For more on Panagra see El' Pacifico: Panagra's DC-6B Service to South America
The competition between Braniff and Panagra escalated into a battle that at times threatened the passengers themselves. As related in Arthur W DuBois' book 'Behind the Facade and A Peek at Panagra':
"The word came down, "do not co-operate in anyway." One night a Braniff DC-7 was coming in to Guayaquil and the Panagra senior operations man took the instructions literally and he would not let the tower turn on the runway lights. The weather was bad and Braniff ended up landing in Talara, Peru. The Ecuadorians owned the airport and Braniff protested to the Ecuadorian Aviation Authority, who informed Panagra that the next time this happened; they would send the army to turn the lights on."
In Mexico Pan American put construction equipment on the runway after their flight departed so Braniff couldn't land!
In November 1961 another of the Braniff DC-7Cs, this time N5905, was written off, however this time it was caused by a ground fire at Dallas Love-Field. The DC-7Cs actually saw longer service with Braniff than they did with most operators. The type could still be found on international scheduled services like Lima-La Paz as late as May 1965. They were still being used on the inter-change route with Eastern in 1963.
As jets tookover the more prestigious routes the DC-7Cs could increasingly be seen operating domestic routes. The May 1965 timetable shows services like San Antonio-Dallas-Wichita-Kansas-Chicago. By August 1966 the 7Cs were in the twilight of their careers and the timetable shows only a single Houston-San Antonio and Houston-Dallas schedule a day. The aircraft left the fleet for storage at Dallas Love-Field at the end of 1966 and were broken up in 1970.
Panagra's DC-7s had been eclipsed by the new DC-8s from 1960 but remained in service. One of the Panagra DC-7s also suffered a major mishap when in October 1962 N51702 was damaged beyond repair taking off from La Paz. Fortunately there were no fatalities. The DC-7s no doubt gradually found themselves on less important routes but two were still operating for Panagra when it was acquired by Braniff in 1967. Considering the animosity between the airlines the acquisition and merger must have been 'interesting'. The props never operated with Braniff and were all retired upon the takeover.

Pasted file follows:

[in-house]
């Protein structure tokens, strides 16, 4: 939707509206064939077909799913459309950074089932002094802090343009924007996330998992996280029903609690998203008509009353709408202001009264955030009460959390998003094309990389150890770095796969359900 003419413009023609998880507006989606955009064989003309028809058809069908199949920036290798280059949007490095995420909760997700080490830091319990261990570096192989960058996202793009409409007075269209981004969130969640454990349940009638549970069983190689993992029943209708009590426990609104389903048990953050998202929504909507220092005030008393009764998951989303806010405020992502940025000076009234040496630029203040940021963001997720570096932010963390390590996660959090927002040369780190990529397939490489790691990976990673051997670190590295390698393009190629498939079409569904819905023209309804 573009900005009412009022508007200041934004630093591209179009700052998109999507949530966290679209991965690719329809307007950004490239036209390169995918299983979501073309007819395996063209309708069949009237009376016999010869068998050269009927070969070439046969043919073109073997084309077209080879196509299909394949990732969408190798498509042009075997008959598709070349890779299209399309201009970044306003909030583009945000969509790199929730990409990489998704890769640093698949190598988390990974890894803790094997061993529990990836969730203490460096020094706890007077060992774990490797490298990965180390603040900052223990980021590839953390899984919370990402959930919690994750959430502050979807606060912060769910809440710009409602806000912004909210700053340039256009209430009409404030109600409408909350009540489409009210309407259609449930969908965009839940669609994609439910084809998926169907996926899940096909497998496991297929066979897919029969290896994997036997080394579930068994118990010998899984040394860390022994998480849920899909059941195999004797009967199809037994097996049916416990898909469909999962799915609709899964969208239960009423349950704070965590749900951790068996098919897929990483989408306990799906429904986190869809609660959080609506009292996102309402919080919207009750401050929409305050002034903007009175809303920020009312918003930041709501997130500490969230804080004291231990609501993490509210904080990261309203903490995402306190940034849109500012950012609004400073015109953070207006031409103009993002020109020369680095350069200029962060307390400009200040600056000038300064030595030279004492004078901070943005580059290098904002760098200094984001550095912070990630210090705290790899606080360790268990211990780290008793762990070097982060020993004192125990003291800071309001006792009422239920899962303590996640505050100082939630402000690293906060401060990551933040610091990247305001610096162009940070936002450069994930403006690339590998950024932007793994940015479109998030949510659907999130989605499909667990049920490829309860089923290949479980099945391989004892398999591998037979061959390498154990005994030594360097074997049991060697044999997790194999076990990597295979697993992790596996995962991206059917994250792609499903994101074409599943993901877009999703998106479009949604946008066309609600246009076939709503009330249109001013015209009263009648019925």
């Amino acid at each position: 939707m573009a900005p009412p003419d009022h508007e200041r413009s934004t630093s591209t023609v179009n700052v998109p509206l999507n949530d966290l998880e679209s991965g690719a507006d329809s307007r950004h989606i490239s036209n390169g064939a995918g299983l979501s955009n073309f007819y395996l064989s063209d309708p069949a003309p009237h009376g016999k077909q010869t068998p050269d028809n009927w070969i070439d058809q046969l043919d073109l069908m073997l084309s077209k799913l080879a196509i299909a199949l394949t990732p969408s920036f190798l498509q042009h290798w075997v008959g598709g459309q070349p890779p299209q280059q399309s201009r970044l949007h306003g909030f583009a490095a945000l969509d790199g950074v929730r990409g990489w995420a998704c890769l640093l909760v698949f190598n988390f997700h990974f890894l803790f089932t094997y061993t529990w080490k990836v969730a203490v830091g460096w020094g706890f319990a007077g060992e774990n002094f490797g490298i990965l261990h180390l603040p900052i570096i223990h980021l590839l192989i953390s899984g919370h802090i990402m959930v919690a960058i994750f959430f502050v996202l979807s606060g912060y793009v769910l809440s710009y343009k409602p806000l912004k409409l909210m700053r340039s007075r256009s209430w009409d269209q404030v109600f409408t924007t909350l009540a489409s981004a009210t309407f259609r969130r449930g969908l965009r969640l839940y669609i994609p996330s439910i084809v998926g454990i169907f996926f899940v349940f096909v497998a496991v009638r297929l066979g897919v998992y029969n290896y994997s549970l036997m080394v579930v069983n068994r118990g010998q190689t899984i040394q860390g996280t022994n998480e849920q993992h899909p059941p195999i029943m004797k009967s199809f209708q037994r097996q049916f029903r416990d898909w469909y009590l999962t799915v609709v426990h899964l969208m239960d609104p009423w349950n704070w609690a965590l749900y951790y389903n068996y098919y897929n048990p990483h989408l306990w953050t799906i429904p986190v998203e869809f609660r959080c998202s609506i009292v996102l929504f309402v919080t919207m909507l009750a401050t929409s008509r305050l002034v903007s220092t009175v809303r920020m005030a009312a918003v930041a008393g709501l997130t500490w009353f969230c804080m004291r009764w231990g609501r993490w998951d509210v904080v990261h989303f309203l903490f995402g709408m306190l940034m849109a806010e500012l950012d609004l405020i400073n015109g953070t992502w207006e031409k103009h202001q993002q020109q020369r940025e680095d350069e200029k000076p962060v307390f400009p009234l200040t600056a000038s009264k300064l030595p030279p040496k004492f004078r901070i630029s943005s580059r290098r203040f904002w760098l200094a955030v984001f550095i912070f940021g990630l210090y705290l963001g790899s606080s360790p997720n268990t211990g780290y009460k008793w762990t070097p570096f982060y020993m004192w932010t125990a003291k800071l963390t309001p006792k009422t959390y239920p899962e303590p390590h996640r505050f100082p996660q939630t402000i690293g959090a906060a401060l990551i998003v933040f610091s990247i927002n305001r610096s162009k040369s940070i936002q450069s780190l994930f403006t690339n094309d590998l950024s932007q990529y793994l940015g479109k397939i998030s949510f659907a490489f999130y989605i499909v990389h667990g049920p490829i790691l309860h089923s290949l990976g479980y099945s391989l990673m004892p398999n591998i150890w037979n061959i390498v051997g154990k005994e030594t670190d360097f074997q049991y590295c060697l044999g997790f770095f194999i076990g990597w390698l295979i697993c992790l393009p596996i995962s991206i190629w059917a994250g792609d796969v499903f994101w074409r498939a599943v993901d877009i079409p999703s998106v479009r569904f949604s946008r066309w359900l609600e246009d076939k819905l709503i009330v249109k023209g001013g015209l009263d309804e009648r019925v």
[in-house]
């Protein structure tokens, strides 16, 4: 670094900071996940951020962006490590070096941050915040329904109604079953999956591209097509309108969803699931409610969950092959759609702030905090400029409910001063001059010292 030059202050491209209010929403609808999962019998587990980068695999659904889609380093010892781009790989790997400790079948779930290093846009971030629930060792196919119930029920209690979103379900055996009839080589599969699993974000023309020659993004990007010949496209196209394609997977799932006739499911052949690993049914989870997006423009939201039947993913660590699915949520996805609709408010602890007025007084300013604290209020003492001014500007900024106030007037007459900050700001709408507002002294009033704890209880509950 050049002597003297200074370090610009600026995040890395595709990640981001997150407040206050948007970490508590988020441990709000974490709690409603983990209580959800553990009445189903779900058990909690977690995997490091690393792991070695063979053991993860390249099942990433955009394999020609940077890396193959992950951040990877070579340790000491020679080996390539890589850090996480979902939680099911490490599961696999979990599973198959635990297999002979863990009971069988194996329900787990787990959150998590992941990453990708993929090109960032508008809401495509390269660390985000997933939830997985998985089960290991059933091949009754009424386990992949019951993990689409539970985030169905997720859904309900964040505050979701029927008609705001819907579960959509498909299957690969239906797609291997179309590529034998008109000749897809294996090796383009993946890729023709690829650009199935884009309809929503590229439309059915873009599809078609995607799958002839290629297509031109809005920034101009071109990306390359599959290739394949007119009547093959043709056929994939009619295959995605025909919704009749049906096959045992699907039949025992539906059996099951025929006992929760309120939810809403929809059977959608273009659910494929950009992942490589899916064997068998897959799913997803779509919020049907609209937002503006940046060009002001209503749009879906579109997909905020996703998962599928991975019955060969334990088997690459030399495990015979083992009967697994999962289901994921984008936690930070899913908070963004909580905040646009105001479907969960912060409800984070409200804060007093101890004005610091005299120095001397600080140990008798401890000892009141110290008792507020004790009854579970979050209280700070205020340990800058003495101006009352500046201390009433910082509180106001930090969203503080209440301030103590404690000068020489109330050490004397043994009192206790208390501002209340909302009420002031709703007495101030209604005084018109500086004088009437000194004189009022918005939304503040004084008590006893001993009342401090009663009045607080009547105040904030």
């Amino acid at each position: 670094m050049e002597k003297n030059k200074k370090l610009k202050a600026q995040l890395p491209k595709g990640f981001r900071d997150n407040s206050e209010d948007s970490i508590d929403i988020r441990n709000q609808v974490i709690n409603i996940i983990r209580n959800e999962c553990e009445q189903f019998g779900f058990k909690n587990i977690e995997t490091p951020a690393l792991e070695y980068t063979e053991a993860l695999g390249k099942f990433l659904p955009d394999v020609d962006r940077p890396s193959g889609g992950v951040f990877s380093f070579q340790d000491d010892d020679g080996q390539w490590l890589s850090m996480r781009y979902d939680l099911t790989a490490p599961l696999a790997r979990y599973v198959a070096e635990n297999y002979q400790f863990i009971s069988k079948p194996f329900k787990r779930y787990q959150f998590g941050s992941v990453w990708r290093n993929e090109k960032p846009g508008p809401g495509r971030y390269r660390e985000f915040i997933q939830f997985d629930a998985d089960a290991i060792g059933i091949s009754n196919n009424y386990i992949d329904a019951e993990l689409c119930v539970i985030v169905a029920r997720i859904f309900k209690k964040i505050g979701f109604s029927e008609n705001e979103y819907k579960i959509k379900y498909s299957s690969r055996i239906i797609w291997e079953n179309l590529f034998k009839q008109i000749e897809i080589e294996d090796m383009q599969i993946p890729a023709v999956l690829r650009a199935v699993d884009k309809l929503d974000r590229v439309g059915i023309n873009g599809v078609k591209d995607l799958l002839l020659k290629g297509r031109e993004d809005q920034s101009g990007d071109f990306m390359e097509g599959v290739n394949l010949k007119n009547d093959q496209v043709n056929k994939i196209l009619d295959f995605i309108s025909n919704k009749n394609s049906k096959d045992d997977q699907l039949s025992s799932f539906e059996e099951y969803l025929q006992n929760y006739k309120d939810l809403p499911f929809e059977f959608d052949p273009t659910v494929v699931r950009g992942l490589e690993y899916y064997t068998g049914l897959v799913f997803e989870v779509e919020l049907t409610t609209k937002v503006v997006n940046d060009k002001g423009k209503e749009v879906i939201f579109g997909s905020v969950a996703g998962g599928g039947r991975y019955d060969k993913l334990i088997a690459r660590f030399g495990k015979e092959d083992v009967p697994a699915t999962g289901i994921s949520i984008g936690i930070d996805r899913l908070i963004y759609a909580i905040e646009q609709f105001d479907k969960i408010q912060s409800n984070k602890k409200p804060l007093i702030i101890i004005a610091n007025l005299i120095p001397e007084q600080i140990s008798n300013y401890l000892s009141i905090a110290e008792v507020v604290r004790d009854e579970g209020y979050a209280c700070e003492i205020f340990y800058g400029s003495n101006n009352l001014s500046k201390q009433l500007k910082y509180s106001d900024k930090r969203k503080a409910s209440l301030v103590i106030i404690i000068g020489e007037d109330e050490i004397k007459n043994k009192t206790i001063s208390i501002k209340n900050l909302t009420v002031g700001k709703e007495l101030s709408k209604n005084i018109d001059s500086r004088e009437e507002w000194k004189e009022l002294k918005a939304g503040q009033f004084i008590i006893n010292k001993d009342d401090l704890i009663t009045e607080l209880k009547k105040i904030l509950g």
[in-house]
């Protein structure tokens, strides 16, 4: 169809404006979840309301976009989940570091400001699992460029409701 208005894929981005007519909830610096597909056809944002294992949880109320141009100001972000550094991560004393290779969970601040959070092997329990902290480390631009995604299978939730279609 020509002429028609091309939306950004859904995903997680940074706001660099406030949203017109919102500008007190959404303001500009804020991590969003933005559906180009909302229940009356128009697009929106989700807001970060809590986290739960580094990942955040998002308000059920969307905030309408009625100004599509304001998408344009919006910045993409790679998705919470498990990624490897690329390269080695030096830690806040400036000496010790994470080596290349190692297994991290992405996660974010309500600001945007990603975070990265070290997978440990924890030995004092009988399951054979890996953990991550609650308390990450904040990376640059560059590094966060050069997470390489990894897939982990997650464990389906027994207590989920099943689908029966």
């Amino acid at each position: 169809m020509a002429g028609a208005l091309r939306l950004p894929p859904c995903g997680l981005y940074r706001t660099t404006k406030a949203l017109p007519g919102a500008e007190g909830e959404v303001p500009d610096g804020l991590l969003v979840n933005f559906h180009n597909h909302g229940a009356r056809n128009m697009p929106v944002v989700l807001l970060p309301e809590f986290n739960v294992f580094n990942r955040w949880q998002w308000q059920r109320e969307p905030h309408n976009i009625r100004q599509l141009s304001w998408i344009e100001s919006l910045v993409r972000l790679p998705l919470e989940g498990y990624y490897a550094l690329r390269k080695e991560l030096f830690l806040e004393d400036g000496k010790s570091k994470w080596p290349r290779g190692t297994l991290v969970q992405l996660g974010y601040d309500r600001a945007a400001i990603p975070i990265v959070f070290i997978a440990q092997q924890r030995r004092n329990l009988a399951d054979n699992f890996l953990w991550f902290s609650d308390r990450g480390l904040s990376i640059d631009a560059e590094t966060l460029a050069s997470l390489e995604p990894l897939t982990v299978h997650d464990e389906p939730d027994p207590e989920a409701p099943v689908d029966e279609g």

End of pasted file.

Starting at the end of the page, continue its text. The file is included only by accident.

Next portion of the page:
N51700 actually found herself being used as a Steak House restaurant well into the 1980s located near Interstate 75 near Byron, Georgia. She was known as the DC-7 Steak House but appears to have been broken up in late 1989.
Though obsolete by the early 1960s the Douglas props gave sterling service on the long distance routes to, what were at the time, still remote and exotic destinations, albeit ones served in a style you won't find today!
DuBois, Arthur W. Behind the Facade and A Peek at Panagra
Oct 1956. Chicago Tribune. Braniff Puts New DC-7C Into Service
Sept 2009. Braniff DC-7Cs mid-1960s. Airliners.net
JPB Transportation Blog: The Pan Am Series – Part XXIII: Panagra
Aviation Safety.net - N5904
Aviation Safety.net - N5905
Timetable images are as always from the excellent http://www.timetableimages.com
I'm Richard Stretton: a fan of classic airliners and airlines who enjoys exploring their history through my collection of die-cast airliners. If you enjoy the site please donate whatever you can to help keep it running: